Oil States challenged the inter partes review (IPR) procedure before the Patent Trial and Appeal Board (PTAB). The PTAB is a part of the Patent Office and is staffed by administrative patent judges. Oil States argued that the IPR procedure is unconstitutional because it allows an administrative agency to decide a patent’s validity, rather than a federal judge and jury.

Together with Public Knowledge, Engine Advocacy, and the R Street Institute, EFF filed an amicus brief [PDF] in the Oil States case in support of IPRs. Our brief discussed the history of patents being used as a public policy tool, and how Congress has long controlled how and when patents can be canceled. We explained how the Constitution sets limits on granting patents, and how IPR is a legitimate exercise of Congress’s power to enforce those limits.


Since Public Knowledge, Engine Advocacy, and the R Street Institute participated in it alongside the EFF we should not give all the credit only to the EFF, which sometimes cross-posts at TechDirt. Here is what TechDirt wrote about this decision 4 days ago. Mike Masnick, the sites's founder, authored it:

Supreme Court Says Of Course The Patent Office Can Admit It Made A Mistake And Dump Bad Patents



For the second time in two years, the Supreme Court has needed to weigh in and note that, of course, the US Patent Office can take another look at the crappy patents it already granted, recognize its mistake, and void the patents. A little less than two years ago, it looked at what standards could be used by the Patent Trial and Appeal Board (PTAB) using the Inter Partes Review (IPR) system created by the America Invents Act of 2010. The latest case was much more broad: challenging whether the IPR/PTAB process itself was Constitutional.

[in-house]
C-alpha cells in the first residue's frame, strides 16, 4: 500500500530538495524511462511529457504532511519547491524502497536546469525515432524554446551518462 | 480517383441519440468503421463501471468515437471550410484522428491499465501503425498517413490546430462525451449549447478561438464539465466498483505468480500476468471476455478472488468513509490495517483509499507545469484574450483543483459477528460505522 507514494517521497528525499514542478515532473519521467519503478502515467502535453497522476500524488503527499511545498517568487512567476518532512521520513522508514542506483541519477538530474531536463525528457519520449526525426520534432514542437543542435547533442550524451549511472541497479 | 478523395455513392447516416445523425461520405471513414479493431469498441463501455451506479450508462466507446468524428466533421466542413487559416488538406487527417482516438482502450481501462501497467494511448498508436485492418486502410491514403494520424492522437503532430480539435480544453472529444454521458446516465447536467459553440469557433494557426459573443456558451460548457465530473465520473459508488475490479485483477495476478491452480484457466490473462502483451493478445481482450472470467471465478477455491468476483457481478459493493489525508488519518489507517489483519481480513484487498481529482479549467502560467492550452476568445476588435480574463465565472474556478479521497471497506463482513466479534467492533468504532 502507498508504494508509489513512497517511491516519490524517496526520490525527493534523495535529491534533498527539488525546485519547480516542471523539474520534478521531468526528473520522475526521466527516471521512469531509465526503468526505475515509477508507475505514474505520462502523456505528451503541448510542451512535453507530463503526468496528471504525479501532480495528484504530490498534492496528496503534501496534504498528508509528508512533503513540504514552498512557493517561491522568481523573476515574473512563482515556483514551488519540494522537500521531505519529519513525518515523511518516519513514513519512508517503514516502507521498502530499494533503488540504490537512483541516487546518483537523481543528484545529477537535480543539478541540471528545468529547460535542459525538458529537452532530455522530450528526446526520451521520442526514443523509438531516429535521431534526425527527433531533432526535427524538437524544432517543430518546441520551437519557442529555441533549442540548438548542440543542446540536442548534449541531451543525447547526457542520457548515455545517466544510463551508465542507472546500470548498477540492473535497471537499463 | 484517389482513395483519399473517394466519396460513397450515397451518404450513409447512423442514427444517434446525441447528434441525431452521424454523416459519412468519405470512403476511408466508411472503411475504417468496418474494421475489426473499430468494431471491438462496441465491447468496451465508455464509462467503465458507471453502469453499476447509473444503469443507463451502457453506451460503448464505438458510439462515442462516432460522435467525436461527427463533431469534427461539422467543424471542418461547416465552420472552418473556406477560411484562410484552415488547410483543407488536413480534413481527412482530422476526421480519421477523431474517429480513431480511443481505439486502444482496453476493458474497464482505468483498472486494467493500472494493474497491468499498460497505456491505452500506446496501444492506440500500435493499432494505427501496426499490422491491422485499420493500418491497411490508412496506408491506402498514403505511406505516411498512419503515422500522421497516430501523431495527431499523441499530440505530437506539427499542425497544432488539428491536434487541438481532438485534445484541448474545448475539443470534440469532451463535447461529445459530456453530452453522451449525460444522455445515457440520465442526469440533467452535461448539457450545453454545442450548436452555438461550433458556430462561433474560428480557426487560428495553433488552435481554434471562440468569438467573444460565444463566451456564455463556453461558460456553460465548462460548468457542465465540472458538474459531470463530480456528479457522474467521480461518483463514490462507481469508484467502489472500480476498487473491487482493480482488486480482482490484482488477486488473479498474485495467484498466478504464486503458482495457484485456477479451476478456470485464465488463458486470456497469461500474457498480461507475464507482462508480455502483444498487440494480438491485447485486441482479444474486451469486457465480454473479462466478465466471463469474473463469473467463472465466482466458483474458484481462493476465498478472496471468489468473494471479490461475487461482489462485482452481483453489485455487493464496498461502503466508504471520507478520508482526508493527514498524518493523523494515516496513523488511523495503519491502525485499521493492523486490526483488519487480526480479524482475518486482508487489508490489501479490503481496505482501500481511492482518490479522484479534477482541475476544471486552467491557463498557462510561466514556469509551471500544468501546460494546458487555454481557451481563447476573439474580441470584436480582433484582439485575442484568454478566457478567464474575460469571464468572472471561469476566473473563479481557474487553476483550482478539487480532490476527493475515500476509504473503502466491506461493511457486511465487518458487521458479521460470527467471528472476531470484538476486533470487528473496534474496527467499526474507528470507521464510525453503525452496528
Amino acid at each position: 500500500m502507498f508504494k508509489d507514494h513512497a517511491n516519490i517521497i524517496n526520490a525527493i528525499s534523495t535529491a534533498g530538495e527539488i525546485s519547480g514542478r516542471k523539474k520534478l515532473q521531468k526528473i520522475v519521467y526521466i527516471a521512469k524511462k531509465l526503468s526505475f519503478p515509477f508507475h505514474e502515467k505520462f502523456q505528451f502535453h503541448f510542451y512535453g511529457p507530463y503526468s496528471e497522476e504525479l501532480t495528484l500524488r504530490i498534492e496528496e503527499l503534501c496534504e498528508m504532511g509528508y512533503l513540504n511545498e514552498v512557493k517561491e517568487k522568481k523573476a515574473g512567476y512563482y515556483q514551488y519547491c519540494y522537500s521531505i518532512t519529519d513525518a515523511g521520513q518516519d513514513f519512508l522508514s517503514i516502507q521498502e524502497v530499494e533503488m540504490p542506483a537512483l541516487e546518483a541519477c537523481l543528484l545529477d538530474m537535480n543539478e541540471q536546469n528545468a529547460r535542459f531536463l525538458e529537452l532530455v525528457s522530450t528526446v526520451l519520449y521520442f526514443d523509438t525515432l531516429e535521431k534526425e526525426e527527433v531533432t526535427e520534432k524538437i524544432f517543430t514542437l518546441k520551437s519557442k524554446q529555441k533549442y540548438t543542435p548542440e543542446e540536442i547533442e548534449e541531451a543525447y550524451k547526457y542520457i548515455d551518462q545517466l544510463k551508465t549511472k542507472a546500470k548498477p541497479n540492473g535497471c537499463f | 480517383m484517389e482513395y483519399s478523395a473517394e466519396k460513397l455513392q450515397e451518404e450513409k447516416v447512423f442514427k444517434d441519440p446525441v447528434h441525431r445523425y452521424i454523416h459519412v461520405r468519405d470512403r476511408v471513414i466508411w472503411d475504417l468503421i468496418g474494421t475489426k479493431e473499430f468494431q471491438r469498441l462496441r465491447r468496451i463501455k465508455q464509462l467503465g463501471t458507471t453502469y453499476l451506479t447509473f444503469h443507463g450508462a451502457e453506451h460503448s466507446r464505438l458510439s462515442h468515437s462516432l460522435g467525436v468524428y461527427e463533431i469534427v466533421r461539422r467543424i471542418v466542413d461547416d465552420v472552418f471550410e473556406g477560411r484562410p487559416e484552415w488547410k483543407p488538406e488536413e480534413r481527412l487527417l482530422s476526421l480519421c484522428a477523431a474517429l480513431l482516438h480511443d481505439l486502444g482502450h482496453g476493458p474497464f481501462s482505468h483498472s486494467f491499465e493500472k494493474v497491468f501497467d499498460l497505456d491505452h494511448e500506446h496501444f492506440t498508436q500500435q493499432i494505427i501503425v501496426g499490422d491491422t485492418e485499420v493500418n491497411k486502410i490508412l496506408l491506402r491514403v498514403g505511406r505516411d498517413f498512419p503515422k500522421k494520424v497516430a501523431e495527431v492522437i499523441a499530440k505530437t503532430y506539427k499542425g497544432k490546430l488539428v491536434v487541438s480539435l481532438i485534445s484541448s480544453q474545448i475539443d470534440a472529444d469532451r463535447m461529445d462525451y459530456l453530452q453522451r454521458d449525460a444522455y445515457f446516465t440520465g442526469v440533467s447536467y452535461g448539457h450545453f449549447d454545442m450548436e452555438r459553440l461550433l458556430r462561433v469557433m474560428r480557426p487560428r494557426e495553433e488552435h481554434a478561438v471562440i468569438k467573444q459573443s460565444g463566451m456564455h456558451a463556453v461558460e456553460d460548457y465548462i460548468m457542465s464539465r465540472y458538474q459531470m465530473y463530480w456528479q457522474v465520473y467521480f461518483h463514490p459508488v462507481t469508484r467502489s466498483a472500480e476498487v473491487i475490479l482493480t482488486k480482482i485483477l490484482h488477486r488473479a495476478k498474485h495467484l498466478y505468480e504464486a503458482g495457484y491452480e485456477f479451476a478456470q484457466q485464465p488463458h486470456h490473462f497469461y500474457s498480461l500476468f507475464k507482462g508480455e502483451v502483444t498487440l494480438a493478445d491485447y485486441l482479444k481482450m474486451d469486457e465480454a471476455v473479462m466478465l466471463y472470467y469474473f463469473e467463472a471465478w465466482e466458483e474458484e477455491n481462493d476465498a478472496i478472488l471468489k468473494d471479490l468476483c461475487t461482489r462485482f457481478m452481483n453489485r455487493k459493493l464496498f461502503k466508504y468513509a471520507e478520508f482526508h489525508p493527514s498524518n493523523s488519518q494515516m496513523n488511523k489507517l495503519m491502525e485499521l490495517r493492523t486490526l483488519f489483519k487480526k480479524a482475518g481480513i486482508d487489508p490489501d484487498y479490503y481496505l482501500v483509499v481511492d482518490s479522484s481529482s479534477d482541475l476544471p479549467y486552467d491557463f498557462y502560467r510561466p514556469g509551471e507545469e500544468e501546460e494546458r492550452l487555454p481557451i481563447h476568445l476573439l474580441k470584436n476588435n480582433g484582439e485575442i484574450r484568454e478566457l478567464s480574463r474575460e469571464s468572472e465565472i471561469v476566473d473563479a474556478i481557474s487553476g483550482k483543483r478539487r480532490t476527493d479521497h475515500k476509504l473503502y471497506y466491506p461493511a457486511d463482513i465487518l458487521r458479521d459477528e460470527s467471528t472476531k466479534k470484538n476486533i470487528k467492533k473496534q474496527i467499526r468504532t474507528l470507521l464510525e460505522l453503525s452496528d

The basic idea behind the IPR process was an admission that the USPTO is historically bad at properly reviewing patents before granting them. It grants a lot of bad patents. The IPR process allows anyone to present evidence to the PTO that it made a mistake and granted a patent that should never have been granted. If the PTAB is convinced, it can invalidate the patent. Seems pretty straightforward. Except that the usual patent lovers (mainly patent trolls and big pharma) insisted that this was some sort of unconstitutional taking of property, without the review of a court. This is wrong for a whole bunch of reasons -- starting with the incorrect view of patents as traditional "property."

The Supreme Court ruled on the issue, in a case called Oil States Energy Services v. Greene's Energy Group, and basically said that of course the PTAB can invalidate patents this way. Justice Thomas wrote the majority opinion with a 7 - 2 split (Gorsuch and Roberts dissented). The key issue was whether or not invalidating patents is reserved only for the courts, and most of the Justices don't see any support for that. In short, the majority opinion says what the Patent Office gives, the Patent Office can take away...


It didn't take long for Matt J. Krupnick (Red Hat) to write about this at OpenSource.com (a Red Hat site). To quote the opening paragraphs:

This week’s Supreme Court ruling in Oil States v. Greene’s Energy was an important victory for technology companies and innovators who face threats of patent litigation from entities that abuse the patent system by seeking to extract value from innovators and companies that create jobs.

In Oil States, the Court ruled against a constitutional challenge to the administrative process at the U.S. Patent and Trademark Office (PTO) for disputing the validity of previously-granted, but questionable, patents—the type that are most used by so-called patent trolls. This process called inter partes review (IPR), has become an important tool for combating frivolous infringement assertions based on likely invalid patents in a way that is much less expensive than testing those patents in federal court.

Congress created the IPR process with the America Invents Act of 2011 (AIA) in order to clean up what Congress saw as an abundance of improperly granted patents, which are used by patent trolls to extract money from innovators. Since the process was implemented in 2012, more than 7,000 petitions have been filed, primarily to review dubious patents in the computer and high-tech field, and more than 1,300 claims have been ruled invalid.


All in all, as expected, anyone that actually practices anything other than litigation seems happy with this decision. We congratulate the court for making the right decision for the country. In our next few posts we'll show how the patent microcosm reacted. And yes, that included judge-bashing vitriol.